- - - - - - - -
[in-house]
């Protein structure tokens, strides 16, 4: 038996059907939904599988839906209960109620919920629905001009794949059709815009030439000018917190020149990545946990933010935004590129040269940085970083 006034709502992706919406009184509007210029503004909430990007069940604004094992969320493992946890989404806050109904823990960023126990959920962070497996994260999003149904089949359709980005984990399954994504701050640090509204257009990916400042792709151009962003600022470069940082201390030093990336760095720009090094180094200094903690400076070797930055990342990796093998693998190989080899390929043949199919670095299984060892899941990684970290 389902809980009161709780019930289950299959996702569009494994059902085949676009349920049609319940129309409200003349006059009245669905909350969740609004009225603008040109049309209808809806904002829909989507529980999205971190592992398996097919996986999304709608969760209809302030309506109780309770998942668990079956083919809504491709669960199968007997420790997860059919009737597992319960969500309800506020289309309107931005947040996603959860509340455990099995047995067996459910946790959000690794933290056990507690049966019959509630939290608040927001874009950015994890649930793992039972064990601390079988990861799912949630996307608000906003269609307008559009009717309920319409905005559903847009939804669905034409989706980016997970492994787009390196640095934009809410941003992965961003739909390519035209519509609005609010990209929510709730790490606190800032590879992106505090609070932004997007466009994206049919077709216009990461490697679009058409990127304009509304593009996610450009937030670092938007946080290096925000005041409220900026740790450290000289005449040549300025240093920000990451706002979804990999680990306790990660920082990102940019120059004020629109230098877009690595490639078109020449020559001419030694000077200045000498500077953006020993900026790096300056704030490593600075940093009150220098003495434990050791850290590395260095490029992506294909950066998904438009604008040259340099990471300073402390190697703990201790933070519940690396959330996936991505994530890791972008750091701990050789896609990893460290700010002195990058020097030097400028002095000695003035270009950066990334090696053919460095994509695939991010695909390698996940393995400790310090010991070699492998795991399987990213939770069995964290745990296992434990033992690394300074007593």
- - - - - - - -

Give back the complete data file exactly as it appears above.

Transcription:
[in-house]
């Protein structure tokens, strides 16, 4: 038996059907939904599988839906209960109620919920629905001009794949059709815009030439000018917190020149990545946990933010935004590129040269940085970083 006034709502992706919406009184509007210029503004909430990007069940604004094992969320493992946890989404806050109904823990960023126990959920962070497996994260999003149904089949359709980005984990399954994504701050640090509204257009990916400042792709151009962003600022470069940082201390030093990336760095720009090094180094200094903690400076070797930055990342990796093998693998190989080899390929043949199919670095299984060892899941990684970290 389902809980009161709780019930289950299959996702569009494994059902085949676009349920049609319940129309409200003349006059009245669905909350969740609004009225603008040109049309209808809806904002829909989507529980999205971190592992398996097919996986999304709608969760209809302030309506109780309770998942668990079956083919809504491709669960199968007997420790997860059919009737597992319960969500309800506020289309309107931005947040996603959860509340455990099995047995067996459910946790959000690794933290056990507690049966019959509630939290608040927001874009950015994890649930793992039972064990601390079988990861799912949630996307608000906003269609307008559009009717309920319409905005559903847009939804669905034409989706980016997970492994787009390196640095934009809410941003992965961003739909390519035209519509609005609010990209929510709730790490606190800032590879992106505090609070932004997007466009994206049919077709216009990461490697679009058409990127304009509304593009996610450009937030670092938007946080290096925000005041409220900026740790450290000289005449040549300025240093920000990451706002979804990999680990306790990660920082990102940019120059004020629109230098877009690595490639078109020449020559001419030694000077200045000498500077953006020993900026790096300056704030490593600075940093009150220098003495434990050791850290590395260095490029992506294909950066998904438009604008040259340099990471300073402390190697703990201790933070519940690396959330996936991505994530890791972008750091701990050789896609990893460290700010002195990058020097030097400028002095000695003035270009950066990334090696053919460095994509695939991010695909390698996940393995400790310090010991070699492998795991399987990213939770069995964290745990296992434990033992690394300074007593």